"Understanding their ecology and prevalence in their natural hosts can improve our ability to detect, prevent, and respond to potential public health threats. Given the essential ecosystem services provided by bats, public health efforts should advocate for preventative measures to protect people against disease transmission while enabling human communities and bats to coexist on a shared landscape," they said.

Centers for Disease Control and Prevention Advice on Using Face Coverings to Slow Spread of COVID-19

  • CDC recommends wearing a cloth face covering in public where social distancing measures are difficult to maintain.
  • A simple cloth face covering can help slow the spread of the virus by those infected and by those who do not exhibit symptoms.
  • Cloth face coverings can be fashioned from household items. Guides are offered by the CDC. (https://www.cdc.gov/coronavirus/2019-ncov/prevent-getting-sick/diy-cloth-face-coverings.html)
  • Cloth face coverings should be washed regularly. A washing machine will suffice.
  • Practice safe removal of face coverings by not touching eyes, nose, and mouth, and wash hands immediately after removing the covering.

World Health Organization advice for avoiding spread of coronavirus disease (COVID-19)

Hygiene advice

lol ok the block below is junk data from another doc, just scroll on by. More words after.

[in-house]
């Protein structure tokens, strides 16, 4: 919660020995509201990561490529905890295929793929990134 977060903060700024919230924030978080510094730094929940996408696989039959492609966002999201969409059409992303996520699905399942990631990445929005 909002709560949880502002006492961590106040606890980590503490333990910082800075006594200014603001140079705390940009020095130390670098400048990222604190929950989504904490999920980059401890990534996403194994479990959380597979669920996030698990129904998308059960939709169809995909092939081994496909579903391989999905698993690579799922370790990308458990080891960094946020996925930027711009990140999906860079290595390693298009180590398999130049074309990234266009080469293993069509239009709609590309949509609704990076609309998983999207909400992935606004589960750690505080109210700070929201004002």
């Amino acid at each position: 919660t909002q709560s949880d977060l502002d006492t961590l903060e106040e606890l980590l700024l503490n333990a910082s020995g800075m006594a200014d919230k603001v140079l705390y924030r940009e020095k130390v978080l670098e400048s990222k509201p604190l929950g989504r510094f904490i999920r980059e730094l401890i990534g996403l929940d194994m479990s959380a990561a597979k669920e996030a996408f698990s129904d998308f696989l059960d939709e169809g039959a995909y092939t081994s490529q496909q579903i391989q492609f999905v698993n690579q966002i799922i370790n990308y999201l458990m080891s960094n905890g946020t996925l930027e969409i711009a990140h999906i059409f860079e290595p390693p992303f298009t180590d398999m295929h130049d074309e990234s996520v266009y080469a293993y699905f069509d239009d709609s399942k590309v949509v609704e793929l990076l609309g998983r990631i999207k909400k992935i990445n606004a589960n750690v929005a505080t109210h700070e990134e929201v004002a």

• Clean hands frequently with soap and water, or alcohol-based hand rub.
  • Wash hands after coughing or sneezing; when caring for the sick; before, during and after food preparation; before eating; after using the toilet; when hands are visibly dirty; and after handling animals or waste.
  • Maintain at least 1 meter (3 feet) distance from anyone who is coughing or sneezing.
  • Avoid touching your hands, nose and mouth. Do not spit in public.
  • Cover your mouth and nose with a tissue or bent elbow when coughing or sneezing. Discard the tissue immediately and clean your hands.

Medical advice

  • Avoid close contact with others if you have any symptoms.
  • Stay at home if you feel unwell, even with mild symptoms such as headache and runny nose, to avoid potential spread of the disease to medical facilities and other people.
  • If you develop serious symptoms (fever, cough, difficulty breathing) seek medical care early and contact local health authorities in advance.
  • Note any recent contact with others and travel details to provide to authorities who can trace and prevent spread of the disease.
  • Stay up to date on COVID-19 developments issued by health authorities and follow their guidance.

Mask and glove usage

  • Healthy individuals only need to wear a mask if taking care of a sick person.
  • Wear a mask if you are coughing or sneezing.
  • Masks are effective when used in combination with frequent hand cleaning.
  • Do not touch the mask while wearing it. Clean hands if you touch the mask.
  • Learn how to properly put on, remove and dispose of masks. Clean hands after disposing of the mask.
  • Do not reuse single-use masks.
  • Regularly washing bare hands is more effective against catching COVID-19 than wearing rubber gloves.
  • The COVID-19 virus can still be picked up on rubber gloves and transmitted by touching your face.
Bats Harbouring Six New Types of Coronavirus, Scientists Discover, as Humans Risk Exposure | Tech & Science